A Deeper Look At Sam Bradford And The Deep Ball

Sep 9, 2012; Detroit, MI, USA; St. Louis Rams quarterback Sam Bradford (8) directs his team during the game against the Detroit Lions during the third at Ford Field. Mandatory Credit: Tim Fuller-US PRESSWIRE

This morning in the Twitter-verse (is that a word?) there was some controversy about St. Louis Rams quarterback Sam Bradford and the deep pass. He can't do it, say some. Incomplete results, say others. Bradford's career so far and the deep ball have been driving fans crazy since the days of Pat Shurmur's 1-yard passing game. Let's take a deeper look (pun intended).

Let's go year-by-year and focus on the statistics, starting with 2012, using the tracking stats provided by Pro Football Focus.

2012

Passes of 10-19 yards: 5-for-5, 76 yards - Four of those passes were in the middle of the field, one outside the numbers on the right.

Passes of 20+ yards: 1-for-4, 23 yards, 1 touchdown - Obviously that was the TD pass to Brandon Gibson. That was Bradford's only throw outside the numbers on the left side of the field. He was 0-for-3 outside the numbers on the right side.

2011

Passes of 10-19 yards: 31-for-84, 37 percent, 1 touchdown, 2 interceptions - His best direction pattern was outside the numbers on the right, where he was 11-for-24 with a touchdown and no interceptions, 45 percent. He completed 42 percent in the middle, with one INT. Outside the numbers on the left was his worst spot, 5-for-25 with an INT.

Passes of 20+ yards: 16-for-41, 39 percent, 3 touchdowns, 2 interceptions - Breaking it down by area of the field and rating, he was really solid outside the numbers on the left side of the field, 11-for-21, 349 yards, 2 touchdowns and one INT for a 109.7 rating.

2010

Passes of 10-19 yards: 56-for-111, 50 percent, 935 yards, 7 touchdowns, 6 interceptions - Bradford was 16-for-28 with 3 touchdowns and 2 picks outside the numbers on the left. He was 24-for-45 in the middle. Unlike 2011 and one game in 2012, he was at his worst outside the numbers on the right, 16-for-38.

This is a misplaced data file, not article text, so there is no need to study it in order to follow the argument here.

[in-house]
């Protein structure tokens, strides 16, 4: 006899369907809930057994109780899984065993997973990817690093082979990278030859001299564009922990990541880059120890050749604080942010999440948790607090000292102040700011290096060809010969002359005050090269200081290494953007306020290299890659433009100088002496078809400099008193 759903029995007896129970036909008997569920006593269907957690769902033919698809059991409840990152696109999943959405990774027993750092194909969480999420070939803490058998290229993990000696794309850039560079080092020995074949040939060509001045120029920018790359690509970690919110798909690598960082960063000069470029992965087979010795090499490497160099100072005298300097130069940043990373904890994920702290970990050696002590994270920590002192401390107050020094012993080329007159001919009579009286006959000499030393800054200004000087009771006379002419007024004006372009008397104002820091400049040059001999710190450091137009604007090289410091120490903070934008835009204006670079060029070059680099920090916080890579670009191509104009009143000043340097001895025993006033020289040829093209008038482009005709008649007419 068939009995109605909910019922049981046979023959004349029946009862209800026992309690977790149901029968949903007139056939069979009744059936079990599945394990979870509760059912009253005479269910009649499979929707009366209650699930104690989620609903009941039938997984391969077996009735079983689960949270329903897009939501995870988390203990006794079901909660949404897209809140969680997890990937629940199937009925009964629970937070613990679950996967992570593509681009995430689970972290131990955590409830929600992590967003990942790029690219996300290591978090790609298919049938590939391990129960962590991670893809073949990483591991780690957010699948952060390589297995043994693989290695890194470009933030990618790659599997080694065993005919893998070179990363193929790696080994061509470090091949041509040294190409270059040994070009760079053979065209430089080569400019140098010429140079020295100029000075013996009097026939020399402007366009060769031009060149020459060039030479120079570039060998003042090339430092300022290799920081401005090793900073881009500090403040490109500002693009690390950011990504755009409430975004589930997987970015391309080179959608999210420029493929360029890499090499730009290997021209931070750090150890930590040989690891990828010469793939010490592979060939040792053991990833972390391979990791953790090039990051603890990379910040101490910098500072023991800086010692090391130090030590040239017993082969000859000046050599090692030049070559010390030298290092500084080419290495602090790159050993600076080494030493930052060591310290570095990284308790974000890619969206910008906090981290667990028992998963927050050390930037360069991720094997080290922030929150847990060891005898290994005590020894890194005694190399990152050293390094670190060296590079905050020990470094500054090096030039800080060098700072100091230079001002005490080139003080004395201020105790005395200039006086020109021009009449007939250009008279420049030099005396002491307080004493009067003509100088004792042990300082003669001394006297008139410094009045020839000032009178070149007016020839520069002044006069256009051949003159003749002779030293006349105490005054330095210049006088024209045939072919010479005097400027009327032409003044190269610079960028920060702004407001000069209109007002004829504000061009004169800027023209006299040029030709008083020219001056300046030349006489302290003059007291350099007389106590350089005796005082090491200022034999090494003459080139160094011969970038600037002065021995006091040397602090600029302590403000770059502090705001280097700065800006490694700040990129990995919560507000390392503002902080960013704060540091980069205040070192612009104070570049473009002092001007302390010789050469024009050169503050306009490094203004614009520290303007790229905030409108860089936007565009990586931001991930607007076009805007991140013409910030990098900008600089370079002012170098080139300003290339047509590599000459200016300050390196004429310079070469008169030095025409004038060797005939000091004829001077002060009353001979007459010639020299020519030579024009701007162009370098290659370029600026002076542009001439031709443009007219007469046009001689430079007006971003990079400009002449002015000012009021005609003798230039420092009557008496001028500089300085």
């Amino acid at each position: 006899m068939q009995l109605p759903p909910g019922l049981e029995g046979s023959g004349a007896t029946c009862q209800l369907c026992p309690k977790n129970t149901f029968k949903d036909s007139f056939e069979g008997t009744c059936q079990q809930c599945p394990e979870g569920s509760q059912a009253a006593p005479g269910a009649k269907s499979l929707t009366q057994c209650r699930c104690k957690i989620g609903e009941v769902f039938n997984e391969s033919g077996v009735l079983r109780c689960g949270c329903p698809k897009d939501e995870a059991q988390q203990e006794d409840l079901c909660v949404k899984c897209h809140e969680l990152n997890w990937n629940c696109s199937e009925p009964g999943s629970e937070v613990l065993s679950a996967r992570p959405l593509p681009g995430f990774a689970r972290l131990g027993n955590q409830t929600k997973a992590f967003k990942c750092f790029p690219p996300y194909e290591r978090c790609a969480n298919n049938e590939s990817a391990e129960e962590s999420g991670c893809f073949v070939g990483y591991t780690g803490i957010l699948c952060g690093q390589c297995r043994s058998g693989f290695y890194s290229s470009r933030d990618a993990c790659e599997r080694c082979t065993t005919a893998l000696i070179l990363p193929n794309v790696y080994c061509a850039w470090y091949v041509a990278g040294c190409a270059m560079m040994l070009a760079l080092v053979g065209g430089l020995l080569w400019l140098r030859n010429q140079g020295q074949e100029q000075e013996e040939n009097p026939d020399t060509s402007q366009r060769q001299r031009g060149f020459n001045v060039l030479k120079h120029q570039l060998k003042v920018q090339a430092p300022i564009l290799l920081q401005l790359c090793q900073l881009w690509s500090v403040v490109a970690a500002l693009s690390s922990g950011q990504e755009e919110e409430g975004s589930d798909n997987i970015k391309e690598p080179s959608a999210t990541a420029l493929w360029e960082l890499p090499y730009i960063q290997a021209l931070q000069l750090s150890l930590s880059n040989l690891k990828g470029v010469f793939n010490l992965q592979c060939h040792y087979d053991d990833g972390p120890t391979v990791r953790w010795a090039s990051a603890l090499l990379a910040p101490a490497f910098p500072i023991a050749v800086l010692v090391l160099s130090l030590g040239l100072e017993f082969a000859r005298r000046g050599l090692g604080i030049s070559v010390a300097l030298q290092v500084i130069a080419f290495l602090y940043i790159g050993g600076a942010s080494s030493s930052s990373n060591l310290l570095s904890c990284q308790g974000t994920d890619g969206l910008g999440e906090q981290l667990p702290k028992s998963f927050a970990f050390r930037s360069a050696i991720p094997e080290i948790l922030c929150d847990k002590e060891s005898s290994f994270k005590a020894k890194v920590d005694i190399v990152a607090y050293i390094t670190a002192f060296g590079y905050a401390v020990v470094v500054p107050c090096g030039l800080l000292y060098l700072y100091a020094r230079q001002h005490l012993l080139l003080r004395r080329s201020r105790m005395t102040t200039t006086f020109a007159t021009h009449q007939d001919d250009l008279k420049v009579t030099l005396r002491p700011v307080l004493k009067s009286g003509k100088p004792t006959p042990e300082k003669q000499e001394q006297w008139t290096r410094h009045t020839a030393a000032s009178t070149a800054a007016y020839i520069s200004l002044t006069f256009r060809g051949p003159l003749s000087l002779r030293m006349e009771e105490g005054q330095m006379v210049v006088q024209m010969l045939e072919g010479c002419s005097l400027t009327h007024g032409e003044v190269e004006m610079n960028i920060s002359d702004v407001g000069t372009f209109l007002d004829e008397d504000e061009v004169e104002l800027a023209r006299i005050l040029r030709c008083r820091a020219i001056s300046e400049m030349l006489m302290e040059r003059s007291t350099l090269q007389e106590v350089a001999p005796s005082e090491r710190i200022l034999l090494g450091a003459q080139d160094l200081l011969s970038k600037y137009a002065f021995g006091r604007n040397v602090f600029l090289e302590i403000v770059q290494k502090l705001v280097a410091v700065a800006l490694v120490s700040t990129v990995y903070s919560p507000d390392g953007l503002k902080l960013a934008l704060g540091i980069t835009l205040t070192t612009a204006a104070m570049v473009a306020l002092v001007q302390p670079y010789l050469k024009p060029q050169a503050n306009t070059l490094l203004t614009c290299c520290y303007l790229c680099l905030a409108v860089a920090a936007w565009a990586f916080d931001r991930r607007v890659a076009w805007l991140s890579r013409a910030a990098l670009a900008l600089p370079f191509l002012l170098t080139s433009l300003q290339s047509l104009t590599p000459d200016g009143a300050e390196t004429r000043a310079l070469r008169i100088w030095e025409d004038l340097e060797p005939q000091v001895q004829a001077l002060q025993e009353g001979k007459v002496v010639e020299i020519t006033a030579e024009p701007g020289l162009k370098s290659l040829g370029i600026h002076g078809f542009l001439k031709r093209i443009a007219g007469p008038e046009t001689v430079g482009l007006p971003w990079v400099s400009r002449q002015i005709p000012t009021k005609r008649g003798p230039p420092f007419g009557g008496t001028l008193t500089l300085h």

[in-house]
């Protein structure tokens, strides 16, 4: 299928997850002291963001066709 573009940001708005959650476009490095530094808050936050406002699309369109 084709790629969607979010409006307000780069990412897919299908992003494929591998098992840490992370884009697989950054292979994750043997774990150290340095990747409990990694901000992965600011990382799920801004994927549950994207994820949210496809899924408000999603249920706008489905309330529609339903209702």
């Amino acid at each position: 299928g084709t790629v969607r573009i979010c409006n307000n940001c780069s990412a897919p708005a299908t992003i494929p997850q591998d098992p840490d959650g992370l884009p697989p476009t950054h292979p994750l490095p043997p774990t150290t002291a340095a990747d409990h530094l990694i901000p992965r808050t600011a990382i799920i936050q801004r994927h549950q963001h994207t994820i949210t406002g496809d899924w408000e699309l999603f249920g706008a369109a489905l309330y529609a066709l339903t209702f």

Passes of 20+ yards: 13-for-40, 33 percent, 394 yards, 3 touchdowns, 3 picks - He was at his best outside the numbers on the right side of the field, 5-for-12. He was most effective outside the numbers on the left, 5-for-16 with 175 yards, 2 touchdowns and 1 interception.

Overall

Passes of 10-19 yards: 95-for-200, 47.5 percent

Passes of 20+ yards: 30-for-85, 35.3 percent

So what's good and what's bad on these numbers? I've got a few emails out to get a better sense of comparison on these numbers. In June of this year, PFF did a three-year study of quarterback performance on those passes of 20+ yards.

Completion percentages were scattered. No player topped 50 percent, though Drew Brees came close at 49 percent. Aaron Rodgers completed 39.5 percent of his deep passes. Eli Manning, 41.1 percent of his. When you look at the list, all of these quarterbacks have had better receiving options at their disposal than Bradford during his stint in St. Louis.

A few other observations:

  • Completion percentages should be expected to decline as you go further down the field.
  • Bradford seems to be most effective outside the numbers on the left side of the field when throwing 20 yards or more. Standing in the pocket and winding up and throwing across his body would seem to explain part of that trend.
  • Reverse that when he's throwing intermediate passes more effectively to the right side. That's less surprising considering where and how he usually rolls out on play action passes or getting chased from the pocket.
  • The middle of the field is his friend and will be considering the role played by Danny Amendola and Lance Kendricks. One thing to watch for with Brian Scottenheimer is Amendola lining up on the outside some, whereas he was almost exclusively confined to the slot before this year.
  • I don't like to make excuses, but it's hard to consider Bradford's historic rate of being sacked and pressured combined with nothing more than a collection of receivers whose ceiling is that of a No. 2 guy (the jury's still out on Brian Quick and Chris Givens, though I suspect that holds for them as well) in isolation from his overall numbers.
  • Brandon Lloyd and Bradford played together for five games last season.
  • For guy whose best receivers have been Amendola and Brandon Gibson, I can't find much fault in these numbers.
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